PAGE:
Setting up your file for Special Ink
This will help us (and our press) know what areas of the design should be printed with a special ink. The inks we currently have available for this are White, Fluorescent Orange, and Silver. If you have any questions, or would like our designers to help you with your file setup, please don’t hesitate to contact us. We recommend always requesting (and allowing time for) a hard proof, to ensure that your design prints out the way you envisioned.
A note about white ink:
Usually in 4-color printing, the white of the paper is used as the white of the printed image. White ink allows you to add another dimension to your project by printing on colored or metallic papers.
Creating the Spot Color Swatch
These instructions are based on using Adobe Illustrator or InDesign for file setup. There are additional instructions for Photoshop in the ‘Photoshop Setup’ tab.
1. Create a spot color swatch for the ink. We recommend making this swatch a color that will stand out, such as bright pink (when it prints it will still be the correct color as long as the swatch is named correctly). To create the swatch, open the swatch window (Window/Swatches). Double click on an existing swatch or create a new swatch and double click it. Make sure the color type is set to spot color. The swatch names should be as follows:
White Ink: Make the swatch name “White” with a capital W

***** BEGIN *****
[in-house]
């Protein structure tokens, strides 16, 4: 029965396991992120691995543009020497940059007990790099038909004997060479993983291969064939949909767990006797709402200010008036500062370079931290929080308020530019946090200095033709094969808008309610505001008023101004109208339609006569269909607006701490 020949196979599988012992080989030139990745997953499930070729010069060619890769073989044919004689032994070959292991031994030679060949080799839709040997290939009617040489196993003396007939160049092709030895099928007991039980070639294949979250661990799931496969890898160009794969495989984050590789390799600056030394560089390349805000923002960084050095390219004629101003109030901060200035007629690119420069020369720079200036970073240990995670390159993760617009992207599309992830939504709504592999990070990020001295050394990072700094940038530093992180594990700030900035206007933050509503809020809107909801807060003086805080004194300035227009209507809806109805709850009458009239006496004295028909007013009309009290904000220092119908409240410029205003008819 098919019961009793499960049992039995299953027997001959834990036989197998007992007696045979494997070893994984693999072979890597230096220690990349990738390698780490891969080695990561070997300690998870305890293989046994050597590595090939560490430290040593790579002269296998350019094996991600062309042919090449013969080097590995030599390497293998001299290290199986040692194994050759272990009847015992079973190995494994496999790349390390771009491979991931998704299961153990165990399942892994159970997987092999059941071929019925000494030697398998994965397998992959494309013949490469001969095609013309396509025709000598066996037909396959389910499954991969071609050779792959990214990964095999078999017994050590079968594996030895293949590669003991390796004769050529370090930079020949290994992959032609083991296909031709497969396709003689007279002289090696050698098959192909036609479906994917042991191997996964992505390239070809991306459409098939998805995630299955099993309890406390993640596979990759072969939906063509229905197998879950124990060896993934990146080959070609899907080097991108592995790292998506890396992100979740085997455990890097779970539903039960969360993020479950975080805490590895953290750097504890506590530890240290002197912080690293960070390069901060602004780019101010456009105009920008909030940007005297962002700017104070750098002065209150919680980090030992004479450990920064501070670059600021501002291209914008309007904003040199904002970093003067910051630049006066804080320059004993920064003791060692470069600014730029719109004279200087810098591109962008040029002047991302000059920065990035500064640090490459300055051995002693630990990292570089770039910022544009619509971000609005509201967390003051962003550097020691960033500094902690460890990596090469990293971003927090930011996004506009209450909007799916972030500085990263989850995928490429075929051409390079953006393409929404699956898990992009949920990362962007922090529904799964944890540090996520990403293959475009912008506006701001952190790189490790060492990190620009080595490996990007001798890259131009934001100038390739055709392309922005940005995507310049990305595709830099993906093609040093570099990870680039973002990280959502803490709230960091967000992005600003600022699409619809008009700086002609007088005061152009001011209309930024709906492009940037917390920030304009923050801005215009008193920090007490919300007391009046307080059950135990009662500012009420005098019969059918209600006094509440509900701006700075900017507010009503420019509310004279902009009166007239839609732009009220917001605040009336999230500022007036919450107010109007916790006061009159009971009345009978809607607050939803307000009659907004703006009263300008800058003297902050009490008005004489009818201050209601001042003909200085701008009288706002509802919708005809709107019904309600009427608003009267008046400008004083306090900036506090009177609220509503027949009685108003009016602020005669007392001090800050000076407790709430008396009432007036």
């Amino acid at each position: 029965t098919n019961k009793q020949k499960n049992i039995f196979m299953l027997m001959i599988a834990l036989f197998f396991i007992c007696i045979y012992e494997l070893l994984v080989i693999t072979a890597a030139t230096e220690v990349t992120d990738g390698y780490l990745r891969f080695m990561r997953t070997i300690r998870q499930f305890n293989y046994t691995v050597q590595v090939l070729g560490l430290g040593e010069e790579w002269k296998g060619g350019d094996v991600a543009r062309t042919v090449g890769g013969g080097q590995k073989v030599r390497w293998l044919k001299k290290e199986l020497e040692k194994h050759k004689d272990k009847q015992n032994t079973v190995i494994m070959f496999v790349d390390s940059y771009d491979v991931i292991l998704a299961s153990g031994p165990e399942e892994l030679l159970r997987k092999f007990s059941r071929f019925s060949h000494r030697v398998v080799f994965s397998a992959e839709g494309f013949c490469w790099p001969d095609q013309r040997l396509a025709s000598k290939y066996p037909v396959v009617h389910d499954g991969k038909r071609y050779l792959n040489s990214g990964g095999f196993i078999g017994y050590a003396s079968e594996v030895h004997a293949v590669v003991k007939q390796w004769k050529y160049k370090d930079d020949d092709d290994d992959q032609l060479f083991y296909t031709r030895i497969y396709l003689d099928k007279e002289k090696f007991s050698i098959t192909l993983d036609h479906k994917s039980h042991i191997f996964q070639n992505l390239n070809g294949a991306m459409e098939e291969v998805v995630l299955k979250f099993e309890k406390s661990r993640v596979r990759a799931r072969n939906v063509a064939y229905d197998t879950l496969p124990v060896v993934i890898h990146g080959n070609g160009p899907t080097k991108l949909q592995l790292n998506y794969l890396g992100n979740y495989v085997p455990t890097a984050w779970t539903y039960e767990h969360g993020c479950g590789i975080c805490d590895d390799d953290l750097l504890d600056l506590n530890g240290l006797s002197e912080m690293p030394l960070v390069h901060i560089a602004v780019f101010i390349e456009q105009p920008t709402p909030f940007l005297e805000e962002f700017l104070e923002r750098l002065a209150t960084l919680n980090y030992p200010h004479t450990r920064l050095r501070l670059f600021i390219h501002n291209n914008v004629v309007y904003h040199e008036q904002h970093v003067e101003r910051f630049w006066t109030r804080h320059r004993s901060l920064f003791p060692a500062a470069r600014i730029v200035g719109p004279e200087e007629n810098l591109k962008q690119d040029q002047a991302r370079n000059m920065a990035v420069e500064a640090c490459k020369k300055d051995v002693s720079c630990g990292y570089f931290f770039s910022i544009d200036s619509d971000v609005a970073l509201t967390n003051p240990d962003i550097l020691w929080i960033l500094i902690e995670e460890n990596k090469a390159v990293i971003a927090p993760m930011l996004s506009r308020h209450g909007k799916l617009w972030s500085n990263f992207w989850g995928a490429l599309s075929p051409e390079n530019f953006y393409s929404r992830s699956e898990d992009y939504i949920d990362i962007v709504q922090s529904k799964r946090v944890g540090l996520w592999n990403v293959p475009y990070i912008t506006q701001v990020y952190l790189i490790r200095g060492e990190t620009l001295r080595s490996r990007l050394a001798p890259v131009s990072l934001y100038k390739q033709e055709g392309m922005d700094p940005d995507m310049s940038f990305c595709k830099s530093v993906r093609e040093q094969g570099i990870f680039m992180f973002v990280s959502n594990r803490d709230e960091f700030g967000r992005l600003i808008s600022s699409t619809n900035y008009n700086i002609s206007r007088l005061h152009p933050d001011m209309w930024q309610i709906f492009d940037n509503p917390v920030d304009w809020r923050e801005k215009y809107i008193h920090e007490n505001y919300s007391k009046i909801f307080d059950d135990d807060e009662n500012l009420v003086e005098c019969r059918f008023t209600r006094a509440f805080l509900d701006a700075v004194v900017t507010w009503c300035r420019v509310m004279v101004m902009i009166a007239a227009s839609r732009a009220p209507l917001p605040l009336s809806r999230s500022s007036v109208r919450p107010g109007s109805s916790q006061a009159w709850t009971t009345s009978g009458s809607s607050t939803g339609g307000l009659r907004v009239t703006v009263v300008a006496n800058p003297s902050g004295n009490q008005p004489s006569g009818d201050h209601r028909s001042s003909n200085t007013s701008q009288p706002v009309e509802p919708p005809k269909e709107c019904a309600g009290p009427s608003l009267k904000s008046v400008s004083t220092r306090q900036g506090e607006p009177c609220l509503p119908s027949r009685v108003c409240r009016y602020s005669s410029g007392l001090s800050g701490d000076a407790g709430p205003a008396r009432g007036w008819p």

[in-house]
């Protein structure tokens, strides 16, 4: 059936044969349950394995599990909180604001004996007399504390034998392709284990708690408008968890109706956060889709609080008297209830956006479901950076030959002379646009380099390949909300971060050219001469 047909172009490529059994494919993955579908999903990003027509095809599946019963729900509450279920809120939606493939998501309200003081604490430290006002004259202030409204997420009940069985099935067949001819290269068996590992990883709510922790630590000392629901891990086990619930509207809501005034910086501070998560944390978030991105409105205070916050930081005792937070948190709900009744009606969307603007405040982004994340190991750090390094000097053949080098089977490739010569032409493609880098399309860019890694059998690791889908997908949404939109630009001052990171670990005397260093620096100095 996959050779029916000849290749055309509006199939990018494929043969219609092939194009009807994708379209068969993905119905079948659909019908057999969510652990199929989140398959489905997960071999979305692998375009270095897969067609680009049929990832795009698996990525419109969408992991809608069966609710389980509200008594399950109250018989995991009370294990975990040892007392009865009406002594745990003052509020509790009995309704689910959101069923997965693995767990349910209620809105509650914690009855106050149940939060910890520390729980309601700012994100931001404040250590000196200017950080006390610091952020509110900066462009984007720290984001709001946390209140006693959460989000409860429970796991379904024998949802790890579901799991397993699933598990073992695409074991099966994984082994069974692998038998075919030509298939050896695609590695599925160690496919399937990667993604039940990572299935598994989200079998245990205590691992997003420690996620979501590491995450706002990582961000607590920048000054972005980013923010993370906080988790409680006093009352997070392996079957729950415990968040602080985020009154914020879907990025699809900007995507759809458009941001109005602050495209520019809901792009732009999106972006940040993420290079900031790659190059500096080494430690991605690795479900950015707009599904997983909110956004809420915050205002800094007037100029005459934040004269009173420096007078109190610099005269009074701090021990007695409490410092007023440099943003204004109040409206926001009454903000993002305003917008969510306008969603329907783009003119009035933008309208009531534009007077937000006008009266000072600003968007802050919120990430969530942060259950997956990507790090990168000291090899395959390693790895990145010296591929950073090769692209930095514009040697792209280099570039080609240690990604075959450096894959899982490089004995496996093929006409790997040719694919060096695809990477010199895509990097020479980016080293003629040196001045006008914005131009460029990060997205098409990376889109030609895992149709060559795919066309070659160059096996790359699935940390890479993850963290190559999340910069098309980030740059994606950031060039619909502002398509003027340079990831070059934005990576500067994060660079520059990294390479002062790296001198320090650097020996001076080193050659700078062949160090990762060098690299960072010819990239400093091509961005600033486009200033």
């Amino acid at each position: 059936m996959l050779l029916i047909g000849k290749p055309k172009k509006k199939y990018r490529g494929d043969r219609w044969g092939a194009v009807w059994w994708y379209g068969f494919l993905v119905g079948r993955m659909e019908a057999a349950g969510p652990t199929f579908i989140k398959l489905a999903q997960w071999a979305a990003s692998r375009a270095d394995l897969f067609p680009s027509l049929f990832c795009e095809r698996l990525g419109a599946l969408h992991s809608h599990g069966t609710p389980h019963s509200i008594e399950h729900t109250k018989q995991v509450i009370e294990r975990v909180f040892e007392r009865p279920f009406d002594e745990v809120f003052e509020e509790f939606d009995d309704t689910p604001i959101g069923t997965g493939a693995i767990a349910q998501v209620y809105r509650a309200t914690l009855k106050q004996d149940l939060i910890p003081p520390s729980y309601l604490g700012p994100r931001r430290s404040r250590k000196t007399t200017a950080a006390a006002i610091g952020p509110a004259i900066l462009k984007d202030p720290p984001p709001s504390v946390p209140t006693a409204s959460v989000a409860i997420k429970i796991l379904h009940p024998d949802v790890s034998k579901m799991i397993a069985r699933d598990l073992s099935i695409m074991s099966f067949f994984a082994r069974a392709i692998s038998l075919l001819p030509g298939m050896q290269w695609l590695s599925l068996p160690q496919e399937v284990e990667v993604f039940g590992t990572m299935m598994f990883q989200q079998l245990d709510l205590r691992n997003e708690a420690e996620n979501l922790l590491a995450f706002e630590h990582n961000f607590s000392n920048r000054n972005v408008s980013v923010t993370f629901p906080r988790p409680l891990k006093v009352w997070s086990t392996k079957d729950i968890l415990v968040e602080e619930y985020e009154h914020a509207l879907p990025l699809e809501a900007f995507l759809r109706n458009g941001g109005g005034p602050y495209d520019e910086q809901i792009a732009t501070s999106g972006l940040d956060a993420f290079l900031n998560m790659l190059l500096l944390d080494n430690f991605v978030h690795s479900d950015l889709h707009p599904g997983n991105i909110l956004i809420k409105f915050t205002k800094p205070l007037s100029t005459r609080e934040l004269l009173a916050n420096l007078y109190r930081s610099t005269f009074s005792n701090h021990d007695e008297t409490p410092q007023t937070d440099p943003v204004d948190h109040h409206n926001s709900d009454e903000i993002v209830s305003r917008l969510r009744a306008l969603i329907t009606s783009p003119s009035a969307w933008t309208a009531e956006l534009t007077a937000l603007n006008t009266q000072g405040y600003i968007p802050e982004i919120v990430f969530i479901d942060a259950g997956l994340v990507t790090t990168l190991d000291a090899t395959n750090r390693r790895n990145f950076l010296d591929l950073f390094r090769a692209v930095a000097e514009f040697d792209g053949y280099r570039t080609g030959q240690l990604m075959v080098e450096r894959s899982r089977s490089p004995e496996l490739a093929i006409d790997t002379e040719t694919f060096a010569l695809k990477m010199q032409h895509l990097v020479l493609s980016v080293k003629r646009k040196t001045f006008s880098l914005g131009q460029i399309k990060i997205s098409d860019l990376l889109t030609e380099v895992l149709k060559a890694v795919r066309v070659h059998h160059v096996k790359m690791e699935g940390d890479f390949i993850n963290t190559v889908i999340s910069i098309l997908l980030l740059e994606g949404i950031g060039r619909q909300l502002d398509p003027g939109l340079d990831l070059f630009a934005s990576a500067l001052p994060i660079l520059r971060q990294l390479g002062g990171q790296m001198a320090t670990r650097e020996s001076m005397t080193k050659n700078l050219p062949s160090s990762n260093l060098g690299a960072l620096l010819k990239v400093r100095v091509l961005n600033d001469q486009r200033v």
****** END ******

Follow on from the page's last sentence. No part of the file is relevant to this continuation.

Fluorescent Orange Ink: Make the swatch name “FL Orange” with a capital F, L, and O
Silver Ink: Make the swatch name “Silver” with a capital S.
2. Apply the swatch to any text, fills, stroke, drop shadows, etc that you’d like to have the special ink.
3. Turn overprint off. To find this setting go to Window/Attributes. This will make it so that the objects with the spot color print as fully opaque, without the images/colors from layers below showing through. Note that you can change overprint separately for fill and strokes. *If you are using white or silver ink as a base layer, ignore this step, and see the below section on “Setting Overprint for White/Silver as Base Layer”.
Setting Overprint for White/Silver as Base Layer
There are different ways to work with white/silver ink. The most obvious way is to have solid white or silver design elements printed onto colored paper. But you can also use white ink as a base layer, printed below other colors or below full color images to make them pop on colored paper. Silver as a base layer will add a metallic element to colors printed over it. Your overprint settings will help the press interpret how you’d like the design to translate into print. When you’re using the white/silver ink as a base layer, any objects above the white/silver ink layer should have overprint turned on, which will ensure that the white/silver ink is printed below the object.
Creating Special Ink Channels in Photoshop
You can use channels in Photoshop to create a spot color for a raster image.
1. Select everything that you’d like to have the spot color and copy it to your clipboard.
2. Go to Window/Channels and create a new spot color channel and name it “White”, “FL Orange”, or “Silver”, depending on which ink you’re using (spelling and capitalization are important here).
3. With the new channel selected, paste what you copied in step 1. To preview only what you just pasted, you can hide the other channels.
4. Invert the image in the channel (Image/Adjustments/Invert).
5. Save the file as a layered Photoshop PDF.